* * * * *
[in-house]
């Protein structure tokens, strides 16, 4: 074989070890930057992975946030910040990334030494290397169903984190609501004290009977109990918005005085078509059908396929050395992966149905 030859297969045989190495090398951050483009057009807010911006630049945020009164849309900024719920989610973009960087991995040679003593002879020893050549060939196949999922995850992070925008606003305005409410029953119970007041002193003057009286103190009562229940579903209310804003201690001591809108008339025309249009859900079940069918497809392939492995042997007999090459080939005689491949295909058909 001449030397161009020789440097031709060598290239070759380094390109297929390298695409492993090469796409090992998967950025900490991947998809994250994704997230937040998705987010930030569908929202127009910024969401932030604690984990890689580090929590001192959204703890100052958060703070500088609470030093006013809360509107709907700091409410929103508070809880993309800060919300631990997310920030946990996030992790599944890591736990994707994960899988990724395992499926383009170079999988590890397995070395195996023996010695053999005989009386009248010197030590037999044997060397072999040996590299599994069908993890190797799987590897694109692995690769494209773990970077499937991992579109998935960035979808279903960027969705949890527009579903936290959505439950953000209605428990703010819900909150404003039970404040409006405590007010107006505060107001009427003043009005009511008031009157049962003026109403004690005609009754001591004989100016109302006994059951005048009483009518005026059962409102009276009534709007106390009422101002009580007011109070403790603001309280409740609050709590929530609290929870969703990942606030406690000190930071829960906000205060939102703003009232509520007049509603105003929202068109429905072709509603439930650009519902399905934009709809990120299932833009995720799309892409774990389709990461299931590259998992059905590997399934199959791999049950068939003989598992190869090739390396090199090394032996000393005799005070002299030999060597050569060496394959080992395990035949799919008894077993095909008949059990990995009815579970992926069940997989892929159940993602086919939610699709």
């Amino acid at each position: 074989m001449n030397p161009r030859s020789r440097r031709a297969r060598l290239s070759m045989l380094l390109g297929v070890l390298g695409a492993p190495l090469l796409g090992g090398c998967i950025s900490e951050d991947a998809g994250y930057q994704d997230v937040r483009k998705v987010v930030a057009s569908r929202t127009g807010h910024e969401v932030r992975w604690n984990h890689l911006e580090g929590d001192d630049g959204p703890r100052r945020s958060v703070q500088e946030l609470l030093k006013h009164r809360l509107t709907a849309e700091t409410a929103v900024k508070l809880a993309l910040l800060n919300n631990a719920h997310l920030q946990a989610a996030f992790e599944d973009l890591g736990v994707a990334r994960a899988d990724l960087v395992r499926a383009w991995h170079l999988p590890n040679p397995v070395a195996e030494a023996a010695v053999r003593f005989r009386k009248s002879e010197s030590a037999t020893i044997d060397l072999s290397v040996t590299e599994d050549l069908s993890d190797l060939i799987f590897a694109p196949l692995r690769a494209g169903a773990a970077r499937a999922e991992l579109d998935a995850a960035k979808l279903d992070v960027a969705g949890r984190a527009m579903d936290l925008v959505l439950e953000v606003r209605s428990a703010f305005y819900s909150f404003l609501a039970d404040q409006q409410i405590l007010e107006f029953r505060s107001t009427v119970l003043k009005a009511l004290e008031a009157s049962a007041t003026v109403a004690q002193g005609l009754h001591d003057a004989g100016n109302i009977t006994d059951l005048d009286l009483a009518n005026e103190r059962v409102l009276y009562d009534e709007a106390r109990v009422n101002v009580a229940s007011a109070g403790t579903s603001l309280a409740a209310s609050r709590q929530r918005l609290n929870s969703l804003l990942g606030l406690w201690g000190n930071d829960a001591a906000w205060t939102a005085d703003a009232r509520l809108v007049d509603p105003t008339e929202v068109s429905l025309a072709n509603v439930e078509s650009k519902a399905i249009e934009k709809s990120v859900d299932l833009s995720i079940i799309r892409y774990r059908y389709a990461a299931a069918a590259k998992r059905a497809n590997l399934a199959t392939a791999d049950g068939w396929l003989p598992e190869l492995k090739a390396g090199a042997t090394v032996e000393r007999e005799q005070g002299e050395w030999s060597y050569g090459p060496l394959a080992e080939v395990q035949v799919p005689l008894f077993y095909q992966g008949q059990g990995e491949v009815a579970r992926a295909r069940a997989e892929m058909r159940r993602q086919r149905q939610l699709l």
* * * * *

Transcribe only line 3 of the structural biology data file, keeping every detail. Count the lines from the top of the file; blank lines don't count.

């Amino acid at each position: 074989m001449n030397p161009r030859s020789r440097r031709a297969r060598l290239s070759m045989l380094l390109g297929v070890l390298g695409a492993p190495l090469l796409g090992g090398c998967i950025s900490e951050d991947a998809g994250y930057q994704d997230v937040r483009k998705v987010v930030a057009s569908r929202t127009g807010h910024e969401v932030r992975w604690n984990h890689l911006e580090g929590d001192d630049g959204p703890r100052r945020s958060v703070q500088e946030l609470l030093k006013h009164r809360l509107t709907a849309e700091t409410a929103v900024k508070l809880a993309l910040l800060n919300n631990a719920h997310l920030q946990a989610a996030f992790e599944d973009l890591g736990v994707a990334r994960a899988d990724l960087v395992r499926a383009w991995h170079l999988p590890n040679p397995v070395a195996e030494a023996a010695v053999r003593f005989r009386k009248s002879e010197s030590a037999t020893i044997d060397l072999s290397v040996t590299e599994d050549l069908s993890d190797l060939i799987f590897a694109p196949l692995r690769a494209g169903a773990a970077r499937a999922e991992l579109d998935a995850a960035k979808l279903d992070v960027a969705g949890r984190a527009m579903d936290l925008v959505l439950e953000v606003r209605s428990a703010f305005y819900s909150f404003l609501a039970d404040q409006q409410i405590l007010e107006f029953r505060s107001t009427v119970l003043k009005a009511l004290e008031a009157s049962a007041t003026v109403a004690q002193g005609l009754h001591d003057a004989g100016n109302i009977t006994d059951l005048d009286l009483a009518n005026e103190r059962v409102l009276y009562d009534e709007a106390r109990v009422n101002v009580a229940s007011a109070g403790t579903s603001l309280a409740a209310s609050r709590q929530r918005l609290n929870s969703l804003l990942g606030l406690w201690g000190n930071d829960a001591a906000w205060t939102a005085d703003a009232r509520l809108v007049d509603p105003t008339e929202v068109s429905l025309a072709n509603v439930e078509s650009k519902a399905i249009e934009k709809s990120v859900d299932l833009s995720i079940i799309r892409y774990r059908y389709a990461a299931a069918a590259k998992r059905a497809n590997l399934a199959t392939a791999d049950g068939w396929l003989p598992e190869l492995k090739a390396g090199a042997t090394v032996e000393r007999e005799q005070g002299e050395w030999s060597y050569g090459p060496l394959a080992e080939v395990q035949v799919p005689l008894f077993y095909q992966g008949q059990g990995e491949v009815a579970r992926a295909r069940a997989e892929m058909r159940r993602q086919r149905q939610l699709l």